Albert Robles

Then-Carson Mayor Albert Robles speaks during a West Basin Municipal Water District board meeting in Carson on Monday, Nov. 18, 2019.

The Water Replenishment District of Southern California’s board has postponed its next meeting to Tuesday, Dec. 8, when it is expected to clarify a controversial vote to hire former Carson Mayor Albert Robles as general manager.

The board had initially continued its Thursday meeting to the next day, but board President Vera Robles DeWitt changed the date just four hours before the Friday meeting was slated to begin.

“I had originally scheduled a meeting for today but upon reflection figured everybody needed to take a deep breath and count to 10,” she said in a Friday morning email to staff and other board members.

DeWitt’s email suggested that anyone who wanted to present their views on Robles’ hiring should call her ahead of the meeting.

“Now may I ask that the interested folks not be running to the newspapers, elected officials, pumpers, etc., to air your grievances and possibly damage WRD any further,” she wrote. “Out of respect for WRD, better to discuss it first in house.”

WRD's primary treatment plant is in Long Beach, and it is charged with maintaining the area's sea water barrier, protecting ground water from contamination. It also provides recycled water to Long Beach.

U.S. Rep. Nanette Barragan accused the board of violating the Brown Act, the state’s open meeting law, on Thursday by voting to hire Robles as general manager when it was not on the agenda. The original agenda item contemplated promoting the assistant general manager, Ron Beste, to the top spot, contingent on the hiring of Robles as Beste’s replacement.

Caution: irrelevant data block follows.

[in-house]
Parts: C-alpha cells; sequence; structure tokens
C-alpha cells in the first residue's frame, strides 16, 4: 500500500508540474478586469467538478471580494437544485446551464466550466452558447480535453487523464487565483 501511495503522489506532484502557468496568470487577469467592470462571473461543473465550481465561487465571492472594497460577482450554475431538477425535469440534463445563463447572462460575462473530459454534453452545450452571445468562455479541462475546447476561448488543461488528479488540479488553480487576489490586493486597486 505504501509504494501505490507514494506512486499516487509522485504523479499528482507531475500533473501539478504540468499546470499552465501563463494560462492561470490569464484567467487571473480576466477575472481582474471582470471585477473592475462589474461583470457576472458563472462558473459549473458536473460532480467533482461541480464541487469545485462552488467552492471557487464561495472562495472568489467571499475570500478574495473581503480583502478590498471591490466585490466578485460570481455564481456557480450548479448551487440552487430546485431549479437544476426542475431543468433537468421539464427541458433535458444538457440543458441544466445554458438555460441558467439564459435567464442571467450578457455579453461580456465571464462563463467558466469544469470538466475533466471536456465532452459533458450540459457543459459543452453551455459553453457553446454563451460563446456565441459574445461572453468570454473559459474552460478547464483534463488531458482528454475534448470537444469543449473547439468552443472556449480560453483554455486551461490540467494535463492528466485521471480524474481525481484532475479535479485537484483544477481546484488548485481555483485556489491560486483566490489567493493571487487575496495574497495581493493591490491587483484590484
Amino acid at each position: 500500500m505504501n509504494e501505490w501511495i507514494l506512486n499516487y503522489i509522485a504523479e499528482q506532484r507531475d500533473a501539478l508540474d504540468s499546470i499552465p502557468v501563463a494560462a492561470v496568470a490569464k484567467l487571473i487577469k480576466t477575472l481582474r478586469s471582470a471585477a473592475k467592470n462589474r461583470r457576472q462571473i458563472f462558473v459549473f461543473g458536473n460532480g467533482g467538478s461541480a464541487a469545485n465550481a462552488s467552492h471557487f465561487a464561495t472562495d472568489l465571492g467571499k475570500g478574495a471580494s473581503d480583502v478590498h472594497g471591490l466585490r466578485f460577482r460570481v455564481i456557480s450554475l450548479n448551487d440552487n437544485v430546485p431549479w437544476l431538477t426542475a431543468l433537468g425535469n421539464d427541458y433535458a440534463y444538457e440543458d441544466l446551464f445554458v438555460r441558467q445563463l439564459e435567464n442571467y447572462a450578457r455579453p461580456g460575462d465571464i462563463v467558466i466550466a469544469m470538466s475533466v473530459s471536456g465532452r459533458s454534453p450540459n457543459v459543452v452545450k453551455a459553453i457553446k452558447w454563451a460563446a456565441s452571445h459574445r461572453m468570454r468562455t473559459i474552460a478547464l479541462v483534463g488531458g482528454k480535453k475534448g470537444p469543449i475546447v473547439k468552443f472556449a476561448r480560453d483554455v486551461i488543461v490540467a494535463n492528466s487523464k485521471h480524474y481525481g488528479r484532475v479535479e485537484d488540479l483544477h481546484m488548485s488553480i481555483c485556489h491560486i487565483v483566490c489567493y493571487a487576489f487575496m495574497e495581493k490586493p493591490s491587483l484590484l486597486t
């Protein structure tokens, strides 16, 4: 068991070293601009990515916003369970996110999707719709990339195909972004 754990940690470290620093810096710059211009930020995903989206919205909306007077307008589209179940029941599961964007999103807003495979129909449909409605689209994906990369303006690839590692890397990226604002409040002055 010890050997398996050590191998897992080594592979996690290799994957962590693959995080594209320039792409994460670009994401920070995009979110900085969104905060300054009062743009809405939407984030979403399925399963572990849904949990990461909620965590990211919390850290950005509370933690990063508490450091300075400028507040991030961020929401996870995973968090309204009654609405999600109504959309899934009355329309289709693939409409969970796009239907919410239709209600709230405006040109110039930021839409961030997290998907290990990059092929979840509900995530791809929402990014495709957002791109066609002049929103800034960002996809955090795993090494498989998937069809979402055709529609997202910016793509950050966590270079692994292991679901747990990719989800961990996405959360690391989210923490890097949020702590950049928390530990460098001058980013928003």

Robles, an attorney, previously served as a WRD board member for more than two decades. He was removed when a judge ruled that he could not serve on the water board and also on the Carson City Council. He lost his re-election to mayor in Carson in November.

Thursday’s meeting took an unexpected turn when it was revealed Robb Whitaker, the current general manager, no longer planned to retire in March 2021. Because Whitaker’s contract doesn’t end until December 2021, the district’s counsel warned the board that hiring a new general manager would effectively terminate Whitaker’s contract early and could force the district to pay out nearly half a million dollars in severance.

Speakers at the meeting, largely representing the cities served by the groundwater agency, opposed the hiring of Robles and urged the board to instead conduct a nationwide search for Whitaker’s eventual replacement.

Board members nevertheless moved forward against the warnings of their counsel and, at the last minute, DeWitt asked for a vote to hire Robles to take the top spot instead. It passed 3-2, but then following a closed session discussion, the board moved to reconvene the next day with the supposed goal of clarifying what their vote had meant.

If the board updates its agenda and votes again on Tuesday, it could remedy any potential Brown Act violation from the earlier meeting. However, DeWitt’s request for board members to reach out to her ahead of the meeting could open a whole new can of worms. It is also a violation of the Brown Act to conduct what is called a “serial meeting,” where a majority of board members, who are generally barred from meeting privately all at once, instead form a consensus by speaking to one person separately.

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